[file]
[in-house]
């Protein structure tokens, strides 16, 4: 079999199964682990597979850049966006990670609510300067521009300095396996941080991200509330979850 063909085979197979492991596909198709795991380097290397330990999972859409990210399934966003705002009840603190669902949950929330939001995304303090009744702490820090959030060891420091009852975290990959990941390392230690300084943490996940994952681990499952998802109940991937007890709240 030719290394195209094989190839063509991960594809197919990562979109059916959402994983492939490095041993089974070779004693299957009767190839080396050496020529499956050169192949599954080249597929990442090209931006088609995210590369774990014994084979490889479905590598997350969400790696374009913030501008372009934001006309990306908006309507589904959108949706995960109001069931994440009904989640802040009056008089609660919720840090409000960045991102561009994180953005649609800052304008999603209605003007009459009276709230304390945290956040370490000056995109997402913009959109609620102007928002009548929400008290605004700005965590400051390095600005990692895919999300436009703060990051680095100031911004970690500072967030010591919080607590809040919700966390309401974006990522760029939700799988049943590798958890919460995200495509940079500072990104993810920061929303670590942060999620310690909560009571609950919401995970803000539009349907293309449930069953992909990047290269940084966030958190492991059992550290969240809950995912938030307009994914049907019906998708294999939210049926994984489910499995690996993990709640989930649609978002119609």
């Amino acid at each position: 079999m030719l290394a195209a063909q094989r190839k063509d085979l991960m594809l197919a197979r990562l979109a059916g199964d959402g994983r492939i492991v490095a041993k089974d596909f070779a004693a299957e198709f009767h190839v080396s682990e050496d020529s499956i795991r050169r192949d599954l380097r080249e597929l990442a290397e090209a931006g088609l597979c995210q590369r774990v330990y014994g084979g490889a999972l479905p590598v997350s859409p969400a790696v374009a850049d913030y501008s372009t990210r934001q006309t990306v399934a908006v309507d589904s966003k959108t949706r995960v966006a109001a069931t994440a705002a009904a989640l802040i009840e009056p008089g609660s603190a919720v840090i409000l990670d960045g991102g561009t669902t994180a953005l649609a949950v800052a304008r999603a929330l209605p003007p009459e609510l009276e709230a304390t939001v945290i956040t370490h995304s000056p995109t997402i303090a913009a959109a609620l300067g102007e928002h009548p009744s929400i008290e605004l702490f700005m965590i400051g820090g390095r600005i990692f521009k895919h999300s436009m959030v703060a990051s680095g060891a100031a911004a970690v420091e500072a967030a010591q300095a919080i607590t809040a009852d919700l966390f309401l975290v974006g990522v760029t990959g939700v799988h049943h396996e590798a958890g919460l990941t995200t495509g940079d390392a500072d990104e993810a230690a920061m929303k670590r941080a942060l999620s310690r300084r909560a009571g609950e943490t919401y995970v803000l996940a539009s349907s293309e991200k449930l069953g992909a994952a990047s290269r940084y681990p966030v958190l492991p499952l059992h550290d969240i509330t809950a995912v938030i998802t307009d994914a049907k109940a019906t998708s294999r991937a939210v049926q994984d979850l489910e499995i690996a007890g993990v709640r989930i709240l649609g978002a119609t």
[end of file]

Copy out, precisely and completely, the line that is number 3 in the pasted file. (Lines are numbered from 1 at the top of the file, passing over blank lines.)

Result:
């Amino acid at each position: 079999m030719l290394a195209a063909q094989r190839k063509d085979l991960m594809l197919a197979r990562l979109a059916g199964d959402g994983r492939i492991v490095a041993k089974d596909f070779a004693a299957e198709f009767h190839v080396s682990e050496d020529s499956i795991r050169r192949d599954l380097r080249e597929l990442a290397e090209a931006g088609l597979c995210q590369r774990v330990y014994g084979g490889a999972l479905p590598v997350s859409p969400a790696v374009a850049d913030y501008s372009t990210r934001q006309t990306v399934a908006v309507d589904s966003k959108t949706r995960v966006a109001a069931t994440a705002a009904a989640l802040i009840e009056p008089g609660s603190a919720v840090i409000l990670d960045g991102g561009t669902t994180a953005l649609a949950v800052a304008r999603a929330l209605p003007p009459e609510l009276e709230a304390t939001v945290i956040t370490h995304s000056p995109t997402i303090a913009a959109a609620l300067g102007e928002h009548p009744s929400i008290e605004l702490f700005m965590i400051g820090g390095r600005i990692f521009k895919h999300s436009m959030v703060a990051s680095g060891a100031a911004a970690v420091e500072a967030a010591q300095a919080i607590t809040a009852d919700l966390f309401l975290v974006g990522v760029t990959g939700v799988h049943h396996e590798a958890g919460l990941t995200t495509g940079d390392a500072d990104e993810a230690a920061m929303k670590r941080a942060l999620s310690r300084r909560a009571g609950e943490t919401y995970v803000l996940a539009s349907s293309e991200k449930l069953g992909a994952a990047s290269r940084y681990p966030v958190l492991p499952l059992h550290d969240i509330t809950a995912v938030i998802t307009d994914a049907k109940a019906t998708s294999r991937a939210v049926q994984d979850l489910e499995i690996a007890g993990v709640r989930i709240l649609g978002a119609t």